Myhre, like most of the staff, worked until 3 a.m. on July 20, went home for a couple of hours and returned to the Journal. He recalled hosting reporters from across the country, some of whom spent a night or two sleeping in the Journal's conference room as motel rooms were booked.

One year later, Olson retired and Myhre became editor, a position he held for 18 years until his retirement in 2007.

Hand on the reel

Though he worked his way up the newsroom ladder, he still kept his hands on his reels, his guns, his camera and his computer keyboard, writing that column week after week after week.

He reported on excursions in Woodbury County farm ponds, catching bluegills with his three children. He published works from at least 14 states as well as Ontario and Manitoba, in Canada, and, well, Jerusalem.

"The Journal decided one year that we'd make something of a 'sister country' arrangement with Israel as Sioux City had a number of Jewish residents," he said. "We went on a tour to Israel and I fished with a man there in the Jordan River. I probably only fished for five minutes and didn't catch anything. I ended up writing about it."

For him, casting in the Jordan River was a learning experience. To this day, he remembers how the man, who didn't speak a word of English, communicated nonverbally. Myhre tried to work the line in a slightly different manner. The experience left a mark and helped him enlighten his readers.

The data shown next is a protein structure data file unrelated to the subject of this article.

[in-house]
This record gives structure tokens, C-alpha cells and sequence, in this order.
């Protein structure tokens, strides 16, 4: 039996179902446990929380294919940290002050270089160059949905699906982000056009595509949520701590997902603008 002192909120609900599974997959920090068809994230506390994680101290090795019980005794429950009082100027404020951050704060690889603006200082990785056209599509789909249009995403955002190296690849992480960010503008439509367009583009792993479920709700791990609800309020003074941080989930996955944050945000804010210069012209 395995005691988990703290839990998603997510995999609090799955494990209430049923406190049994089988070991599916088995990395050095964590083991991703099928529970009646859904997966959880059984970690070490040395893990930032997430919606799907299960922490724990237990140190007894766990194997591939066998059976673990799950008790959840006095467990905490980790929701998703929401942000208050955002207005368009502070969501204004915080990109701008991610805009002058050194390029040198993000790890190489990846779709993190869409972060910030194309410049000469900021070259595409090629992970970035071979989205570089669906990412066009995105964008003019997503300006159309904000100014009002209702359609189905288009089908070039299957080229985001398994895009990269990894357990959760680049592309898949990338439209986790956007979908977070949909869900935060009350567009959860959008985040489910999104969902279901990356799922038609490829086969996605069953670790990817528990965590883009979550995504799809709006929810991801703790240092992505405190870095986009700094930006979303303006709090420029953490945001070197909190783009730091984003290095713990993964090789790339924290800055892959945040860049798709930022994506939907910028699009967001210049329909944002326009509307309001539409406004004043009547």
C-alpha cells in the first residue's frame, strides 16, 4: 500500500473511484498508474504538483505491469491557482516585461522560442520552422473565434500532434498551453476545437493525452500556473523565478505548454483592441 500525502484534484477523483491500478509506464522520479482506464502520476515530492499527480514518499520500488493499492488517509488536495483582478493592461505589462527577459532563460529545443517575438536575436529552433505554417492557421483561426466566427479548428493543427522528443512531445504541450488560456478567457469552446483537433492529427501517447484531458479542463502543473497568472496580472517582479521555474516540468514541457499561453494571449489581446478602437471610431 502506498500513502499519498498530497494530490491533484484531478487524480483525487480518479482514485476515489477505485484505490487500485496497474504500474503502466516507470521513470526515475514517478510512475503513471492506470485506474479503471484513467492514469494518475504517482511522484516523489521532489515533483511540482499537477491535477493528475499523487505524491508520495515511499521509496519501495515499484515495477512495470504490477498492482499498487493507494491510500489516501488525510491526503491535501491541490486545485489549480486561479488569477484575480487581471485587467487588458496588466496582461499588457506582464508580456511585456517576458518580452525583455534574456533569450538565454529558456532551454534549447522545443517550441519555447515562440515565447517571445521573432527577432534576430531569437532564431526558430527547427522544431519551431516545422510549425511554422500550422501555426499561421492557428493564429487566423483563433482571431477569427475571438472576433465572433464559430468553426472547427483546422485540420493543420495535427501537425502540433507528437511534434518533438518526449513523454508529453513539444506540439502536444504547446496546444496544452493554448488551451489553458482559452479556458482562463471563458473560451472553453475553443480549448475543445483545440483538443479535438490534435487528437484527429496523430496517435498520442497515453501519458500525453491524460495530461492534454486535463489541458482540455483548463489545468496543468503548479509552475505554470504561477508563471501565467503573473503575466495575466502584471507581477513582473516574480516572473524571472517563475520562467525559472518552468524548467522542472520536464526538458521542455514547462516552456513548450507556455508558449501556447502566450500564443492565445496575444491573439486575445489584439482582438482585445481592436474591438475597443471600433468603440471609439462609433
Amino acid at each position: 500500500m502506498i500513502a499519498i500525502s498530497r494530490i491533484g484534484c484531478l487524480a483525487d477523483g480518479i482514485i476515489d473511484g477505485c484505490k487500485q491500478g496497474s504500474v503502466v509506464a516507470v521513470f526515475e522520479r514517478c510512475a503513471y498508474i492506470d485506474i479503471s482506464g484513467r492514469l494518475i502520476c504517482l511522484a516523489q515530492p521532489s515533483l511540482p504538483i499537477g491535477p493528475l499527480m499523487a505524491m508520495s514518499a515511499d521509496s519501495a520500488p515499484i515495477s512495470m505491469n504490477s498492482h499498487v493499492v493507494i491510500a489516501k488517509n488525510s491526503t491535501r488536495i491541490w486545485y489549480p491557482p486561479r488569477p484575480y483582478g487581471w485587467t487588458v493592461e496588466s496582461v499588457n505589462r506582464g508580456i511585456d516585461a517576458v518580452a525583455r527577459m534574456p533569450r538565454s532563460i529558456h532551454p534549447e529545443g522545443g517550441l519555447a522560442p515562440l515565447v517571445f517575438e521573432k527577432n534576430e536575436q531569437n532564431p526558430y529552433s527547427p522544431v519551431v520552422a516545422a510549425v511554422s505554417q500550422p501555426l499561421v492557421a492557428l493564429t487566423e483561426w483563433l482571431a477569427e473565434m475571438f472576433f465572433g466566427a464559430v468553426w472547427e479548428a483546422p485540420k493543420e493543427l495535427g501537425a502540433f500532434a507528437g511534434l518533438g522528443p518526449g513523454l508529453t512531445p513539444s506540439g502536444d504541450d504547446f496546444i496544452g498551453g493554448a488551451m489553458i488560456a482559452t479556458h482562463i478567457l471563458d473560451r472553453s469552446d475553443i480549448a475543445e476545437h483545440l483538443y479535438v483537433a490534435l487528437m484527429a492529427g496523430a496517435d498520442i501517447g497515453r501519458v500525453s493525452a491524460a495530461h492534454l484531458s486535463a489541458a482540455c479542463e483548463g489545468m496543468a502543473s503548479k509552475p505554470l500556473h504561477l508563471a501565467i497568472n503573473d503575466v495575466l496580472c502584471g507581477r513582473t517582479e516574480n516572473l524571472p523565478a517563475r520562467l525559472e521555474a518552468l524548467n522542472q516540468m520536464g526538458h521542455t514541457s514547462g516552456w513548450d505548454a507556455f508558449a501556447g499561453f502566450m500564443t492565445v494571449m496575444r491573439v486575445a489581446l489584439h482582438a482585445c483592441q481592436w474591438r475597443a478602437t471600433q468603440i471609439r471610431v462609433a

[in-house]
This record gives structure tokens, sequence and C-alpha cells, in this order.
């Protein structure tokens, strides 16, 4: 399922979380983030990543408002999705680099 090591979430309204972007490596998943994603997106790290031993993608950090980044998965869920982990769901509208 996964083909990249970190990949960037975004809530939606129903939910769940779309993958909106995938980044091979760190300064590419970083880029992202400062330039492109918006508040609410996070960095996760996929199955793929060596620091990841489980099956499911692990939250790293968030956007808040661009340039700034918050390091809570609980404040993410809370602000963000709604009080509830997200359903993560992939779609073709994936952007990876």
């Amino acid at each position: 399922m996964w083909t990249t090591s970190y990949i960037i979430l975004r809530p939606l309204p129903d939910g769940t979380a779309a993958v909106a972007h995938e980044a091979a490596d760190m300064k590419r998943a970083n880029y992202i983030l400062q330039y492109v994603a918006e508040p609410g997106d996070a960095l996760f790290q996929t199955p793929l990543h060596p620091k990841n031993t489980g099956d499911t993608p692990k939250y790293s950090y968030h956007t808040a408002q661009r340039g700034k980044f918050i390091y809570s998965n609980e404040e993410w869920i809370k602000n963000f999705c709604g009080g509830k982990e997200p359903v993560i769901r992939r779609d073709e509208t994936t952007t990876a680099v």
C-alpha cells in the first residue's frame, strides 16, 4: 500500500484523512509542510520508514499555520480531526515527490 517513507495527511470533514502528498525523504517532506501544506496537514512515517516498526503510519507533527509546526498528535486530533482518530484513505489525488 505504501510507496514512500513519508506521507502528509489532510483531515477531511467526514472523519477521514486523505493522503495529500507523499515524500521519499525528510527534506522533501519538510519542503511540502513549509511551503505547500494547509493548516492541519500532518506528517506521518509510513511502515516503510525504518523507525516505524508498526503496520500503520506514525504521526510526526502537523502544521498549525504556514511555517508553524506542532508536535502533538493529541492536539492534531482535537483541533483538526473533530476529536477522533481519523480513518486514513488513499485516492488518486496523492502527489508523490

"For me, it's all about learning something new, it always has been," he said.

Hundreds -- if not thousands -- of times readers have picked his brain about the best fishing spots or hunting methods. Myhre said he has spoken with guides out west who've had Sioux City Journal readers show up "because Larry Myhre wrote about it."

"When you write about fishing, you have to give it to them straight," he said.

And while the weekly deadline no longer taps him on the shoulder that doesn't mean he's giving up his rods, decoys and sights. After nearly 43 years of living in and raising three children in a smaller home on South Olive Street in Morningside, the Myhres last year bought a home east of Whispering Creek. Their new basement has an expanded working quarters for Fran, who sews, and Larry, who builds bamboo rods, among other things.

"Thanks to our hobbies, we outgrew our old home," Fran said.

Larry Myhre now spends hours upon hours flaming, splitting, straightening, flattening, beveling, heating, treating, sanding, gluing and resetting bamboo rods in an intricate process that takes up to 60 hours, if not longer. He made his first such rod in 1978, learning from the chapter in a fishing book.

Someday, Fran has said, her husband will have his book on this process.

Larry Myhre pulled a folder from his desk, one of at least a half-dozen work stations he's got in his spacious basement shop. "The book is all here, it's basically written," he said as he leafed through page after page of that detailed the process.

He often donates the rods to various trout fishing chapters, or custom-produces them for friends. He has taken several to national get-togethers for bamboo-rod enthusiasts. There are three such conventions he attends annually.

Some of his rods have fetched $750. Others, he said with a smile, could go for up to $2,000.

It's not the money, he assured.

"It's about learning," he said. "That's what it's always been about for me."